In the ensuing two years, repeated attempts to bring all parties to the table and establish elections under a UN directive were met with opposition by the north and the Soviet Union, which ignored the resolution. Meanwhile, regardless, elections were held in the south and, separately, in the north. This effectively established two “countries,” one backed by the Soviet Union, the other by the U.S, each claiming to be the legitimate Korean government.

After numerous skirmishes along the 38th parallel, the escalation finally reached the boiling point with the North invading the South on June 25, 1950. This was after the U.S. had withdrawn its occupation forces, leaving a small contingent of about 500 “advisors,” and with Stalin’s approval—and equipment!


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Radio Faces

by Shannon Huniwell


This column is dedicated to listeners who’ve caught a glimpse of their favorite radio personality and been hit by a proverbial ton of bricks. “Holy smokes!” you might have thought, “his (or her) face sure doesn’t match up with his (or her) voice!” It happens to me all the time.

In fact, just last week I was clicking through dozens of cable TV channels and finding nothing worthwhile until landing on a news commentary show featuring a clean-cut, middle-aged guy wearing a nicely tailored suit and glasses with Buddy Holly-style black plastic frames. The fellow’s voice sounded very familiar, but for four or five minutes, I just couldn’t place it. Suddenly it dawned on me that I was hearing and seeing nationally syndicated radio talk show host Glen Beck. But no, it couldn’t be! After all, Mr. Beck has long dark hair, is at least 6-foot, three, and wears blue jeans and a tee shirt, or so I had always pictured “GB,” based solely on listening to him on the radio.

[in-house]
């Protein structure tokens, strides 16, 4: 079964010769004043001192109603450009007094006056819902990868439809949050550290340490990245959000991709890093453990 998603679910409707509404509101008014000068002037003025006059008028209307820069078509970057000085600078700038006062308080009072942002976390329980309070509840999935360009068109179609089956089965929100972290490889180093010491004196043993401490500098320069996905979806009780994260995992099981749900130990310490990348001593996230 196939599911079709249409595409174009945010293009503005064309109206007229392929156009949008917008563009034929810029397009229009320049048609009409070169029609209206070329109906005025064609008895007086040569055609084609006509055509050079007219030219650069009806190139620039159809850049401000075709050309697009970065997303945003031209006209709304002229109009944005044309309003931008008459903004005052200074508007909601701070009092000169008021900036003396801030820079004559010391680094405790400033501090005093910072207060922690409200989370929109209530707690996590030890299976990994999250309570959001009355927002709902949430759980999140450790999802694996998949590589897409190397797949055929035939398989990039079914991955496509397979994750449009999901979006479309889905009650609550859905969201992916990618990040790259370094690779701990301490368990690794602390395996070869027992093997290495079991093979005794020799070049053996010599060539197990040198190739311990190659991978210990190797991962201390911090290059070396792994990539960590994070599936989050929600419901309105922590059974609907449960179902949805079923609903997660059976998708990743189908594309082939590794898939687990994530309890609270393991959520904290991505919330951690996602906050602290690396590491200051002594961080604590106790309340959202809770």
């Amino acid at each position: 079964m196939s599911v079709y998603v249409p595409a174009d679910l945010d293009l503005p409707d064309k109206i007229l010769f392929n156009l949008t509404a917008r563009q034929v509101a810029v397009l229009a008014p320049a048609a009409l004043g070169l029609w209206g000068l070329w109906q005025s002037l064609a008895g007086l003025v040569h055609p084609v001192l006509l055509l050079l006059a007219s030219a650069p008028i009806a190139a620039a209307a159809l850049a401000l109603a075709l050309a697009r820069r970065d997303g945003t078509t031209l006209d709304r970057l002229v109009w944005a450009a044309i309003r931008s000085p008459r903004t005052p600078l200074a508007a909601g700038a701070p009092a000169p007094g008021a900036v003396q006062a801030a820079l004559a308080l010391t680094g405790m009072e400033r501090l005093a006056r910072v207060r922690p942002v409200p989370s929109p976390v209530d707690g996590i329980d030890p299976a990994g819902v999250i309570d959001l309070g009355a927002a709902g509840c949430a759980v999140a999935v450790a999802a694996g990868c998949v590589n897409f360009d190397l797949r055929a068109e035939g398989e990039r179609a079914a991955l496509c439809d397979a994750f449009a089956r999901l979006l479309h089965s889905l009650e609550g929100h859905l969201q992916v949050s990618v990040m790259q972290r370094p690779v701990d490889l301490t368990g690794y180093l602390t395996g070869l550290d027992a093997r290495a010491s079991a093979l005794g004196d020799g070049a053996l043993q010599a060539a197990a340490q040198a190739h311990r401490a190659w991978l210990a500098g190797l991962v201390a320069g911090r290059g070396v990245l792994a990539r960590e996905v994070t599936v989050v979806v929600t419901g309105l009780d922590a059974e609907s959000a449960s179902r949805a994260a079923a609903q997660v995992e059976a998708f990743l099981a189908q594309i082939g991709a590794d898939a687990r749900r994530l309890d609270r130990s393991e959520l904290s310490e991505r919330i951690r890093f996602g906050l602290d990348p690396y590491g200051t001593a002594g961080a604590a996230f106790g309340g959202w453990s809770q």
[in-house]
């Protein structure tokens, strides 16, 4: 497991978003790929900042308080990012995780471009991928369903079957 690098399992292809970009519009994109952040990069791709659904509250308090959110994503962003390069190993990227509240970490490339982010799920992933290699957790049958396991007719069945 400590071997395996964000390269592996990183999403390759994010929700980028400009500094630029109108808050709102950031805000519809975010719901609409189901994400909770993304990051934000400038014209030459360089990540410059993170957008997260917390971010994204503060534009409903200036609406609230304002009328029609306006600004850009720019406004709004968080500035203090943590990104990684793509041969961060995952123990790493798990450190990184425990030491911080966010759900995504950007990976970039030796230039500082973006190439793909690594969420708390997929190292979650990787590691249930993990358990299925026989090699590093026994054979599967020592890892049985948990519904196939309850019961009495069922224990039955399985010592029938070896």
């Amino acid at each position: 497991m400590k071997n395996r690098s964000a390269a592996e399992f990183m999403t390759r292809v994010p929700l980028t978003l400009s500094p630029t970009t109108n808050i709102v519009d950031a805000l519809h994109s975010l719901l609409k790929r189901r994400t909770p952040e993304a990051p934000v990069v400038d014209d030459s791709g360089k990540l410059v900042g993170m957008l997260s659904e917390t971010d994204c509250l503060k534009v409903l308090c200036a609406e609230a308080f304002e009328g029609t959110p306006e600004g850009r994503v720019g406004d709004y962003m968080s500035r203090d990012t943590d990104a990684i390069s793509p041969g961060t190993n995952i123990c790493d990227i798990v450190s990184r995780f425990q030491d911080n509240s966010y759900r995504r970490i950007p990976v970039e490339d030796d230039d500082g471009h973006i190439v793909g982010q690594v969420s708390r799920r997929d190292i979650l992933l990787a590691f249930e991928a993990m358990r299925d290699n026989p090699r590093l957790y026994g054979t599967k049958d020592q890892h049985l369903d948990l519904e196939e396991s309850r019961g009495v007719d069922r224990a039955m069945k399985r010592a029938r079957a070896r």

Of course, ever since viewing Glen Beck’s television program, I now can’t help but see his real image in my mind’s eye whenever tuning to the audio editions of his fascinating broadcasts.

Megacycle Mix-Up
Really Reduces Recognition!

That’s the nicely alliterative headline to the following comedy of errors. It involves two completely unrelated daytime AM stations in the middle of the Empire State, a pair of simultaneous supermarket remote broadcasts, and coincidental VHF frequencies. Here’s what transpired.


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Is That An R-390 In Your Pocket?

by Bill Price, N3AVY


I feel like Andy Rooney, only slightly younger and just slightly less curmudgeonly. I want to start this month’s column by saying (with a really high squeaky voice), “Dijyevver notice how things change as you get older?” And that really is how I feel, and it is the question I’d like to ask.

I’ve just finished packing for a four-day trip to (oh, I know this’ll get letters) a harmonica convention in Paramus, New Jersey (that’ll probably get at least a postcard or an e-mail, too). And to satisfy at least one curious ham, yes, there will be at least two of us who will communicate across the room occasionally by tootling some Morse code in the key of C, because there are hams in every other hobby, too. It just occurred to me that by using the push-button slide on a chromatic harmonica we might even be able to simulate FSK (c’mon, someone must remember what that is) and maybe send some RYRYRYs to a waiting teletype. Not too likely, though, but possible.

But as usually happens, I have digressed. My squeaky intro was about how things change, and they sure have. When I really got interested in communications, in Coast Guard Radioman “A” school in Groton, Connecticut, I was introduced to the Collins R-390 general coverage communications receiver. Those of us who were smitten with communications immediately saw the beauty of these mechanical monsters and began to covet them and wait for a day when one might become available through surplus channels. They have, but even today, no one is giving them away. They are huge, heavy, rack-mounted mechanical nightmares requiring more wrenches and screwdrivers to work on than electronic test equipment, and for years they were the standard by which all others were judged.

Eventually, I got hold of a nice used Kenwood general coverage receiver. Solid-state, digitally tuned, requiring no weekly and monthly PM (preventive maintenance), which on the R-390 even included oiling some of the gears along with cleaning tube sockets and pins. And, truth be told (but only grudgingly), the smaller, lighter, less-expensive Kenwood was generally a superior receiver. But it didn’t smell as nice when you turned it on. And it didn’t feel as nice when you tuned it and fiddled with the bandwidth selectors and other options. I could, however, take it from room to room—something NO ONE ever did with an R-390.